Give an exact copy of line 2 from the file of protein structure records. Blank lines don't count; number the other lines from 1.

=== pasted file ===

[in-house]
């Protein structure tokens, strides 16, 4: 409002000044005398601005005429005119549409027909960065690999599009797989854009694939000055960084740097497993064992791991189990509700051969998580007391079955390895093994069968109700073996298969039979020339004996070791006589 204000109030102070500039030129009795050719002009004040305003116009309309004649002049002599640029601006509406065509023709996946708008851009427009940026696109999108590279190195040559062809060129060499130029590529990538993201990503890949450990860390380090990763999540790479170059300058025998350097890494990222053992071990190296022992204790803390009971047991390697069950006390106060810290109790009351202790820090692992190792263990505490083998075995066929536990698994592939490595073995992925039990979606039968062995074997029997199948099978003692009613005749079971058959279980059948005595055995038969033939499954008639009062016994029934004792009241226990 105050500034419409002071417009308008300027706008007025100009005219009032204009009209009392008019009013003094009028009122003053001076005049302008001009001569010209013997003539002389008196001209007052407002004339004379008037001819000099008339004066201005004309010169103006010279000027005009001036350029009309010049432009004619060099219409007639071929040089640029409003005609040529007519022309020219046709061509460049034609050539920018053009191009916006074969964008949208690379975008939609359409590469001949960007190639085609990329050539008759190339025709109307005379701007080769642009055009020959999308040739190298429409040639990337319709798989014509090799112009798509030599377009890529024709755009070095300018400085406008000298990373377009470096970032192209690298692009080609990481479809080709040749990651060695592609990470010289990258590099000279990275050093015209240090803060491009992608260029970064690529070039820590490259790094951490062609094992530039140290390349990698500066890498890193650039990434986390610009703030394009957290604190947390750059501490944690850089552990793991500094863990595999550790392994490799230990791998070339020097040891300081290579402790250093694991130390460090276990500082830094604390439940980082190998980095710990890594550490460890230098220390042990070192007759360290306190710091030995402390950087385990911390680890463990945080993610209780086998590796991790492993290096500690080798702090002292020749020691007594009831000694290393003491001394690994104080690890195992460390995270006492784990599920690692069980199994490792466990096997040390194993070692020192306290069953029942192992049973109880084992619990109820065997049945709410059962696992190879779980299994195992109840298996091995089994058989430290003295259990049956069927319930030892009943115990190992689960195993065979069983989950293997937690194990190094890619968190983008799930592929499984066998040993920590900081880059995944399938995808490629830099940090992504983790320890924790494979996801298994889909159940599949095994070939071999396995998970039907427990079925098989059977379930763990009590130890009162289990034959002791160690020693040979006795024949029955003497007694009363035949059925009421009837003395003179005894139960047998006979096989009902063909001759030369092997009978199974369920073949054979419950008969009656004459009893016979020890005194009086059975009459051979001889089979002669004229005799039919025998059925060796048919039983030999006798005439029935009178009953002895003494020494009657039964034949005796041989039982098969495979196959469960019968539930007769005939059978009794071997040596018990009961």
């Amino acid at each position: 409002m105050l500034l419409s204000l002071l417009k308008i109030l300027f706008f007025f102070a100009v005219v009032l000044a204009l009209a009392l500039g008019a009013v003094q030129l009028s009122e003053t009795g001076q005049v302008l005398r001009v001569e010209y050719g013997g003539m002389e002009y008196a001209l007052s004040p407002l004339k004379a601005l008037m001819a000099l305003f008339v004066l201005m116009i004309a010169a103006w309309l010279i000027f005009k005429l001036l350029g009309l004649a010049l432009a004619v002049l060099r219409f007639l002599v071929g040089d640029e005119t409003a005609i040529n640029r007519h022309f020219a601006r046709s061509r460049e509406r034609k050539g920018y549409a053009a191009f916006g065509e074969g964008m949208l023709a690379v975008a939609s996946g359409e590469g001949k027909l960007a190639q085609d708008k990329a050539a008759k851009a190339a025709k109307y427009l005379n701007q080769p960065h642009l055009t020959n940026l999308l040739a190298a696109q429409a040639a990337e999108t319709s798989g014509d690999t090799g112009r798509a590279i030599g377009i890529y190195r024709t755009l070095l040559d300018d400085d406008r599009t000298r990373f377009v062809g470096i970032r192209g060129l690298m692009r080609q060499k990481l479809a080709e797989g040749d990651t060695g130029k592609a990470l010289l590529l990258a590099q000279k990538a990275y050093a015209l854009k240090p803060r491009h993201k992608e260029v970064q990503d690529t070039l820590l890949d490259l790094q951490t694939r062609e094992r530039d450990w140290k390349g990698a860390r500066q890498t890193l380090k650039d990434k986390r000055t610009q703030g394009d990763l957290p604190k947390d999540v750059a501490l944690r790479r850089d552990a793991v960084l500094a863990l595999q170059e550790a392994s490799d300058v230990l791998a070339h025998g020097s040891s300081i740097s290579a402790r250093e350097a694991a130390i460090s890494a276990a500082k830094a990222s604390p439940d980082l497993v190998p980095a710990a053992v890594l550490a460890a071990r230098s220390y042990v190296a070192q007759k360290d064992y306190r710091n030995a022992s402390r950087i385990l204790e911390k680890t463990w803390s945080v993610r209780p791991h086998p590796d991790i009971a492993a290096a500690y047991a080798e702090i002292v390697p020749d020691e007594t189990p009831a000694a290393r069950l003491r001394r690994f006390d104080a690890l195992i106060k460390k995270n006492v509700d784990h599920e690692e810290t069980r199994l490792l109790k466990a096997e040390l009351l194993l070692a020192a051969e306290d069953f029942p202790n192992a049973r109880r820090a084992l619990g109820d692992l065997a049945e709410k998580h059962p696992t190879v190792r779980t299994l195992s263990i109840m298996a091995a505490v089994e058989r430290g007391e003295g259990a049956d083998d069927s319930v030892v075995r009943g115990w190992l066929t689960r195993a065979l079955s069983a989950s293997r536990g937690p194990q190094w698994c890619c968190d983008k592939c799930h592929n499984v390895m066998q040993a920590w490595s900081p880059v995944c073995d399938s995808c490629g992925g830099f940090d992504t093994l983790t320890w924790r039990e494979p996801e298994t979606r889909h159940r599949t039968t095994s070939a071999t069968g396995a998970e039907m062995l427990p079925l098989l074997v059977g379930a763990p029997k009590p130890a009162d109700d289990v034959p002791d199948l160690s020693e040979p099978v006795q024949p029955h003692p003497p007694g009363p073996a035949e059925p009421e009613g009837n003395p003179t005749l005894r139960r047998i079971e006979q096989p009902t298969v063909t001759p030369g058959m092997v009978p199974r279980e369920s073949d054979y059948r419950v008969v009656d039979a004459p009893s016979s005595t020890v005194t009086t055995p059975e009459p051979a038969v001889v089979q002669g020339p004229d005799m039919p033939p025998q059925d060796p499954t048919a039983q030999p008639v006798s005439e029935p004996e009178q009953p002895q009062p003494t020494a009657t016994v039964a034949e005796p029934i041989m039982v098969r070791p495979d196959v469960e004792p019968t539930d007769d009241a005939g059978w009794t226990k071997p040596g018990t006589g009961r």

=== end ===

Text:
């Protein structure tokens, strides 16, 4: 409002000044005398601005005429005119549409027909960065690999599009797989854009694939000055960084740097497993064992791991189990509700051969998580007391079955390895093994069968109700073996298969039979020339004996070791006589 204000109030102070500039030129009795050719002009004040305003116009309309004649002049002599640029601006509406065509023709996946708008851009427009940026696109999108590279190195040559062809060129060499130029590529990538993201990503890949450990860390380090990763999540790479170059300058025998350097890494990222053992071990190296022992204790803390009971047991390697069950006390106060810290109790009351202790820090692992190792263990505490083998075995066929536990698994592939490595073995992925039990979606039968062995074997029997199948099978003692009613005749079971058959279980059948005595055995038969033939499954008639009062016994029934004792009241226990 105050500034419409002071417009308008300027706008007025100009005219009032204009009209009392008019009013003094009028009122003053001076005049302008001009001569010209013997003539002389008196001209007052407002004339004379008037001819000099008339004066201005004309010169103006010279000027005009001036350029009309010049432009004619060099219409007639071929040089640029409003005609040529007519022309020219046709061509460049034609050539920018053009191009916006074969964008949208690379975008939609359409590469001949960007190639085609990329050539008759190339025709109307005379701007080769642009055009020959999308040739190298429409040639990337319709798989014509090799112009798509030599377009890529024709755009070095300018400085406008000298990373377009470096970032192209690298692009080609990481479809080709040749990651060695592609990470010289990258590099000279990275050093015209240090803060491009992608260029970064690529070039820590490259790094951490062609094992530039140290390349990698500066890498890193650039990434986390610009703030394009957290604190947390750059501490944690850089552990793991500094863990595999550790392994490799230990791998070339020097040891300081290579402790250093694991130390460090276990500082830094604390439940980082190998980095710990890594550490460890230098220390042990070192007759360290306190710091030995402390950087385990911390680890463990945080993610209780086998590796991790492993290096500690080798702090002292020749020691007594009831000694290393003491001394690994104080690890195992460390995270006492784990599920690692069980199994490792466990096997040390194993070692020192306290069953029942192992049973109880084992619990109820065997049945709410059962696992190879779980299994195992109840298996091995089994058989430290003295259990049956069927319930030892009943115990190992689960195993065979069983989950293997937690194990190094890619968190983008799930592929499984066998040993920590900081880059995944399938995808490629830099940090992504983790320890924790494979996801298994889909159940599949095994070939071999396995998970039907427990079925098989059977379930763990009590130890009162289990034959002791160690020693040979006795024949029955003497007694009363035949059925009421009837003395003179005894139960047998006979096989009902063909001759030369092997009978199974369920073949054979419950008969009656004459009893016979020890005194009086059975009459051979001889089979002669004229005799039919025998059925060796048919039983030999006798005439029935009178009953002895003494020494009657039964034949005796041989039982098969495979196959469960019968539930007769005939059978009794071997040596018990009961």